Alternative fuel tank gets Lab assist
Lawrence Livermore researchers are assisting in the development of a sturdy, ultralight fuel tank for use in alternative hydrogen-powered transportation.
The Laboratory is working with the Advanced Technology Center for IMPCO Technologies Inc. of Irvine, California. The Department of Energy has awarded IMPCO a $2.6-million contract to produce a set of tanks for colorless, odorless, pollution-free hydrogen, one of several alternative fuels competing for mass commercialization. Hydrogen gas can be used to fuel an internal combustion engine similar to conventional engines, or it can be combined with oxygen to generate electricity for fuel-cell-powered vehicles.
Fred Mitlitsky, program manager for Energy Storage and Propulsion Systems at Livermore, says that the Laboratory has studied hydrogen storage and propulsion systems for about eight years and "is close to being able to deliver certified tanks at the specified weight limits." According to Mitlitsky, tank weight is one of the many critical factors in the marketability of hydrogen gas as a fuel source for cars. He adds that tanks to be produced by the Laboratory-private sector partnership will probably be made from a lightweight carbon-fiber material with plastic liners.
The goal of the year-long partnership is to build prototype tanks in which the hydrogen gas within the tank contributes just 7.5 to 8.5 percent of the weight of the filled tank.
Neel Strosh, director of fuel storage for IMPCO, says that hydrogen gas "has very low energy compared with gasoline," and a challenge in designing tanks is to compress more gas into the tanks.
Because hydrogen gas is flammable, the safety standards for the tanks are extremely high. According to Strosh, conventional gasoline tanks are thin and flimsy compared with the robust hydrogen fuel tanks being developed. Strosh also notes that the cost of hydrogen fuel is high now but could become competitive with gasoline if hydrogen becomes more widely used.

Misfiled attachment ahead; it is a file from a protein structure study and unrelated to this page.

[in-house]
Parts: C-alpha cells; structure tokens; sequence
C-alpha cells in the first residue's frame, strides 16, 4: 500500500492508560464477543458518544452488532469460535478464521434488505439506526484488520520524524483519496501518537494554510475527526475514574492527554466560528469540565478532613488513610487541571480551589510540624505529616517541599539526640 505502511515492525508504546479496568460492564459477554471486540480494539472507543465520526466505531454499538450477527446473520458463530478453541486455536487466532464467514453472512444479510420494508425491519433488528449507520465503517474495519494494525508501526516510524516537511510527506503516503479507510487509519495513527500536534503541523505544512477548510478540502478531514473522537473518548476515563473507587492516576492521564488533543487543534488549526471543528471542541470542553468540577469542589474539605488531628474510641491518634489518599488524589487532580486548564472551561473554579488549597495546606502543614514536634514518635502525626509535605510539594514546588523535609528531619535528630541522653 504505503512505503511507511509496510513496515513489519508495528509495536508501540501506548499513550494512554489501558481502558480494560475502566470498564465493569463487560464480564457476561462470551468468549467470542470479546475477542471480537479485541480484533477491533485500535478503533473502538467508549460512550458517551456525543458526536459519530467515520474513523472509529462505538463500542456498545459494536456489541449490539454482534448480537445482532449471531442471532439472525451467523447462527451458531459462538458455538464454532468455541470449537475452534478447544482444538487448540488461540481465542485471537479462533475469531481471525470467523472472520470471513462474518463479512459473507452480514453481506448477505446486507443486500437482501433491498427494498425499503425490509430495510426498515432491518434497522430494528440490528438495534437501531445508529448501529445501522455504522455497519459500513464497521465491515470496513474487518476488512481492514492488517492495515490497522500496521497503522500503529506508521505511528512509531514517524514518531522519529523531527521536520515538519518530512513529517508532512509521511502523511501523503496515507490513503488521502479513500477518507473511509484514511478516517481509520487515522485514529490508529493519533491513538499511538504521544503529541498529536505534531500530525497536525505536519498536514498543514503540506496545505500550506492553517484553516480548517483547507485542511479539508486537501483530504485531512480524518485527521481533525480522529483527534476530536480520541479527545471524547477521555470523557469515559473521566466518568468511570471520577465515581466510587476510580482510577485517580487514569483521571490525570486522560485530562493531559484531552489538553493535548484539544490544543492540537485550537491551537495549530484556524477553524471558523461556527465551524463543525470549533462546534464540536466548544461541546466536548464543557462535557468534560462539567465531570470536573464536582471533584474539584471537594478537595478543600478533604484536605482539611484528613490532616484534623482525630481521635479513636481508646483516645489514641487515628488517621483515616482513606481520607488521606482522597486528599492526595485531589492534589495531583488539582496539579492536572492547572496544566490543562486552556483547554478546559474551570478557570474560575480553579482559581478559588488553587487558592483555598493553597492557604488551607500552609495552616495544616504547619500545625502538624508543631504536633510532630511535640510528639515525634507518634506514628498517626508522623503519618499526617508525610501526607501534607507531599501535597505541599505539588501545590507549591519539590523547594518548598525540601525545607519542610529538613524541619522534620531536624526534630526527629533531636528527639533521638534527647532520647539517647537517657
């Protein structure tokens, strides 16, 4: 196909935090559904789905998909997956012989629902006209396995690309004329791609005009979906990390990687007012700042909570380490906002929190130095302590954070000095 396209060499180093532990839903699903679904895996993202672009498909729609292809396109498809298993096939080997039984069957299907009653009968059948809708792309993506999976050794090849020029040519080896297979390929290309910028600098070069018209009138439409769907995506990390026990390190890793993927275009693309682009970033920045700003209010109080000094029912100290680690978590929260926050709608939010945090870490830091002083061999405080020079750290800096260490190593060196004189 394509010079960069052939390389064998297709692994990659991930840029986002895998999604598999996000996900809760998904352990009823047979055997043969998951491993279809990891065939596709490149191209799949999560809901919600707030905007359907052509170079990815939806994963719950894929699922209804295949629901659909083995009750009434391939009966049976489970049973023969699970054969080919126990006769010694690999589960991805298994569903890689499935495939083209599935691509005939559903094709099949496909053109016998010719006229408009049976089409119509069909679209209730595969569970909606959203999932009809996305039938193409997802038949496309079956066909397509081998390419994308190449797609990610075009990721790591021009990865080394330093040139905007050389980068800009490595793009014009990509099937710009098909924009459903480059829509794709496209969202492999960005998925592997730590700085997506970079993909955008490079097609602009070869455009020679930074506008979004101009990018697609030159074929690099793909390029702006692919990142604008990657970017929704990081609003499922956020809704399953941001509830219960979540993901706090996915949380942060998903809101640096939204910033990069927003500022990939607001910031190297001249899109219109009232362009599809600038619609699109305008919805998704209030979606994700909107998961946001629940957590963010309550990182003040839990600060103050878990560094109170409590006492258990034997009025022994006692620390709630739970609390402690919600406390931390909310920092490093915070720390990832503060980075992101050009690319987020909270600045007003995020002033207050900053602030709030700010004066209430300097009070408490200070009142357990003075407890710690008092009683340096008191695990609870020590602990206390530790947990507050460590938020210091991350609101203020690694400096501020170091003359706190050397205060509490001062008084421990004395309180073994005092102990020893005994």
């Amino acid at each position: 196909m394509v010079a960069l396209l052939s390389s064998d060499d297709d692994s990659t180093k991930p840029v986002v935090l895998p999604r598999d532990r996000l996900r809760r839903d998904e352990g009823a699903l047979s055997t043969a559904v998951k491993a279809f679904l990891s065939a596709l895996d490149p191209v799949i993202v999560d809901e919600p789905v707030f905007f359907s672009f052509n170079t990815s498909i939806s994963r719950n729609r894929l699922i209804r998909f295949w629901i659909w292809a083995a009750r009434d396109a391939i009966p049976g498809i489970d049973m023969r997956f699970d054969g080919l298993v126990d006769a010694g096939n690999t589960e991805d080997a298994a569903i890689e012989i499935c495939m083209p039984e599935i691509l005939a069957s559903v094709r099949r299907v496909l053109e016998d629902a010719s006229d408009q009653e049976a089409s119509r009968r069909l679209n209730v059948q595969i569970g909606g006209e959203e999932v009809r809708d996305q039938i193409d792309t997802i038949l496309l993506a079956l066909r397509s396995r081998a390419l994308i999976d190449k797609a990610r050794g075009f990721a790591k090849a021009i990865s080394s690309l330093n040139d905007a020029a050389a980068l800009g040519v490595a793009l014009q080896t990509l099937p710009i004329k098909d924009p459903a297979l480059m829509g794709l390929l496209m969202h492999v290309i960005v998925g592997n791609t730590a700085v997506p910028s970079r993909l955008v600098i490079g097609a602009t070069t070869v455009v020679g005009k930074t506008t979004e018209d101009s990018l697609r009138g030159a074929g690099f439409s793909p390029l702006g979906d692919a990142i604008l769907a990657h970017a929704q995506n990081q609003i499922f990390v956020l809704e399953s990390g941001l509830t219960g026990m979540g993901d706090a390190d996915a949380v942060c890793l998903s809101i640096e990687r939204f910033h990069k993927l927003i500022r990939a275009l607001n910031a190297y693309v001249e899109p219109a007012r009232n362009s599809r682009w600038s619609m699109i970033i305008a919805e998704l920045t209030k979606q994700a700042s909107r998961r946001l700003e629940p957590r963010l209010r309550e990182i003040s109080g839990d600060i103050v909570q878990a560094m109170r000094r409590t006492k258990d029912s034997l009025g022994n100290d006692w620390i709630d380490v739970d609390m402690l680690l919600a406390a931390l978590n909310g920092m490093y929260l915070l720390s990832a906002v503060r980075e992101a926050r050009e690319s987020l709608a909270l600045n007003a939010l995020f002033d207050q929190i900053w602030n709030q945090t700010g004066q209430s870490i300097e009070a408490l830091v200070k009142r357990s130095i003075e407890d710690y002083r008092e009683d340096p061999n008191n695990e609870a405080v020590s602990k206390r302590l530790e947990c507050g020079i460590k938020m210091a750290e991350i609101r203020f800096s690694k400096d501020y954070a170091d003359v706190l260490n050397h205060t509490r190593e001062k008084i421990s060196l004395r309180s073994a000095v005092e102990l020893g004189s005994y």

Contact: Fred Mitlitsky (925) 423-4852 (email@example.com).
Nuclear smuggling prevention system tested
Two Laboratory researchers recently traveled to Pacific Northwest National Laboratory in eastern Washington State to join colleagues from Department of Energy headquarters, other DOE laboratories, the U.S. State Department, and Russia in developing methods and equipment to prevent nuclear material from being smuggled on trains. The effort was part of DOE's Second Line of Defense program, which helps Russia combat illicit trafficking in nuclear materials and technology across its nearly 20,000 kilometers of land border.
Arden Dougan and Dan Archer from the Nonproliferation, Arms Control, and International Security Directorate represented Lawrence Livermore. Russian agencies included the Customs Service and Aspect, an organization affiliated with the Joint Institute for Nuclear Research at Dubna.
The researchers evaluated a Russian detector system developed by Aspect. The detector serves a function similar to that of an airport metal detector. It is designed to find the telltale radiation signals of fissile nuclear material in standing and moving trains.
As a deployed system, this detection equipment must be technically reliable and capable of finding nuclear materials wherever they may be on a train moving at varying speeds. The system must be able to detect radiation from materials that may be shielded by ordinary metal parts on the train and to distinguish between sometimes faint radioactivity signals and naturally occurring background radioactivity that can vary with elevation and geology. The detector and its software must also function in the Russian environment, where temperatures can range from -60 to +120 degrees F. And they must be user-friendly.
Livermore scientists have already helped install radiation detectors in key locations such as Astrakhan, the principal Russian gateway to Iran, and Sheremetyevo, the main international airport in Moscow. They also joined in surveying and establishing priorities for future sites for similar detectors and helped train and certify Russian inspectors in the use of these detector systems.
These Second Line of Defense efforts dovetail with DOE's many other programs to help reduce the threat of proliferation worldwide.
Contact: Arden Dougan (925) 422-5549 (firstname.lastname@example.org).
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